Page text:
Baby spinach and stemmed kale leaves will visually disappear in smoothies that contain blueberries or blackberries, and can even be camouflaged by dark chocolate. Start with a modest handful of leaves per serving and work your way up with time – even the most neutral-tasting vegetables have a distinct flavor.
To ensure every bit blends in, puree your smoothie with the least amount of liquid possible to start. Once the very thick shake is smooth, thin it with more liquid to your desired consistency. If you add all of the liquid at the beginning, the leaves may simply spin around in your blender.
Delicious smoothies can provide the perfect ill-free delivery system for dairy-free probiotics, calcium, magnesium and more. Available in powder form, small doses of supplements can be added to smoothies with no change in taste or consistency.
Pinch of Sunshine
Deepen the hue of golden smoothies such as peach, orange or mango with a touch of turmeric, a milder cousin of ginger that battles inflammation. I add 1/8 teaspoon of turmeric powder to yellow-or orange-colored beverages along with a few specks of black pepper, which increases the bioavailability of turmeric by as much as 2,000 percent.
When used in excess, pure stevia can overpower. But just a few drops added to most smoothies will naturally heighten the flavor of the healthy fruit and spices within.
Enrich with Ease
Chia and flax add relatively inexpensive body, protein, fiber and fish-free Omega-3 fatty acids to healthy shakes. For the best emulsion, use flax oil, chia seed oil, or ground flaxseeds (flaxmeal) – chia seeds can be used whole or ground.
Give It a Boost
Protein powders, particularly allergy-friendly ones, can have noticeable textures that are rather unappealing in plain juice, milk beverage or water. Blending into a smoothie helps, but for the best consistency, start by using just 1 to 2 tablespoons of protein powder rather than the full serving. Since most protein powders are sweetened, taste the pumped-up smoothie before adding any sweetener or very sweet fruits (such as dates).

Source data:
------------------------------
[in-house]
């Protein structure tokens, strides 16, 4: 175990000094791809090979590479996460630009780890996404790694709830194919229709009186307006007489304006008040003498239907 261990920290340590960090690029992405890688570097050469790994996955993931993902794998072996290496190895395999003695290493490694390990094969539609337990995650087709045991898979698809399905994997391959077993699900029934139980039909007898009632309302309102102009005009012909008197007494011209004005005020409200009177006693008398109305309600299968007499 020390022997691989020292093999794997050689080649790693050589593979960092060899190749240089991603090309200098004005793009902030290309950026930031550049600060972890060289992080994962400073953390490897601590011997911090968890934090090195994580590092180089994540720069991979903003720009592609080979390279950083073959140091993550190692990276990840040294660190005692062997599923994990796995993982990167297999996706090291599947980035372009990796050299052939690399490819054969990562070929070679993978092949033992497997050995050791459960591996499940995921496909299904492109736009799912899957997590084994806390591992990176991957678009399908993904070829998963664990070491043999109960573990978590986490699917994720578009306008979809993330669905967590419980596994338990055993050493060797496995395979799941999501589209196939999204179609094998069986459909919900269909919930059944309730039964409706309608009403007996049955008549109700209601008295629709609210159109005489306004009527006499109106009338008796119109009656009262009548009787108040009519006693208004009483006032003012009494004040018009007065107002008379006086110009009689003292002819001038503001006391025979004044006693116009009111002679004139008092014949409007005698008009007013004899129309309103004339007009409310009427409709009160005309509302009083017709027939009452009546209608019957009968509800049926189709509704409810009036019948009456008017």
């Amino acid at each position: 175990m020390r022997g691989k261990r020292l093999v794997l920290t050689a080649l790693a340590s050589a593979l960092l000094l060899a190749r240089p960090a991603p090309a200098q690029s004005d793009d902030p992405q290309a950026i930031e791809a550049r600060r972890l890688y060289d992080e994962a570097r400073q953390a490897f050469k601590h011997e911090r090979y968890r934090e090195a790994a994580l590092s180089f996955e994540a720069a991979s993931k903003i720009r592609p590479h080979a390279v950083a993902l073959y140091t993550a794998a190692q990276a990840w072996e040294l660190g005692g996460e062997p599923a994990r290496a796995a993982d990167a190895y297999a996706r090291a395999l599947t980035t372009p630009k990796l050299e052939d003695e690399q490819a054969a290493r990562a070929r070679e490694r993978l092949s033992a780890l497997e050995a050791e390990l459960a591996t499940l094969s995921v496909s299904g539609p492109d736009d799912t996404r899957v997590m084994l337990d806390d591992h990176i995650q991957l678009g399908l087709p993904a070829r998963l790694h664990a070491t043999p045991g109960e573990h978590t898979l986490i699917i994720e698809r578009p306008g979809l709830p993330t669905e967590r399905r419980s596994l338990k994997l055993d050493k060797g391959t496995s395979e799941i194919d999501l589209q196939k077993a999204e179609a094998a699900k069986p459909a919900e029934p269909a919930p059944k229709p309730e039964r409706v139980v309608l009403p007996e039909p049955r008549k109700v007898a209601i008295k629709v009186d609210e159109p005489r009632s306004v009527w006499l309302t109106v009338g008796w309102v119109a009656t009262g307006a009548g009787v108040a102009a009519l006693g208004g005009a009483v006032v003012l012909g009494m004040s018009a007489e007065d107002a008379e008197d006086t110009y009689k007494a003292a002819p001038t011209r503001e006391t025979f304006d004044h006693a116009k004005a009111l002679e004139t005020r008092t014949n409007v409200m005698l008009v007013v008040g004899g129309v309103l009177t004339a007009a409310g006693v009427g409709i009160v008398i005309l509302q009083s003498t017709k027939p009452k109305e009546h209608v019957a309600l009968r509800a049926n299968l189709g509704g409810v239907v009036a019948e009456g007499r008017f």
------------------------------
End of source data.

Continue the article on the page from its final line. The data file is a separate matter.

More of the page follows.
Bananas provide amazing body and sweetness to smoothies, but can also be an allergy concrn for many. To substitute or simply mix up yourroutine, use other fleshy fruits (fresh or frozen) such as avocado, mango or papaya. Pumpkin puree and allergy-friendly yogurt are also good options that can be used fresh or frozen into cubes. If sweetness is your primary goal, blend in l to 2 soft, pitted Medjool dates for each banana, and thin with 1/4 to 1/3 cup of coconut milk, dairy-free yogurt, avocado or pumpkin puree.
It’s easy to get stuck in a flavor rut, but the new world of healthy freeze-dried powders offers intense allergy-friendly tastes. Maca is a nutritious Peruvian root with a deep, malted flavor and purported benefits for hormonal balance; Lucuma is a low-glycemic fruit with mildly sweet maple-like taste; Baobab, Maqui and Camu are sweet-tart fruits with high concentrations of antioxidants; and Matcha is a specialty green tea, which is praised in studies for its powerful antioxidants.
Diversify Your Drink
Milk beverage is a fantastic creamy fluid, but many other liquids can provide nutrition while amplifying the flavor of smoothies. Experiment with your favorite 100 percent pure or fresh squeezed juices, coconut water, or even prepared and cooled tea or coffee.
Full-size blenders can be cumbersome and even ineffective when whipping up smoothies or other small-batch recipes. A mighty personal blender gets the job done more efficiently and is typically lighter on both space and your pocketbook. We like the Nutri Ninja Pro ($79 at www.walmart.com) which packs 900 watts of pulverizing power and comes with two sizes of BPA free, dishwasher-safe cups and travel lids.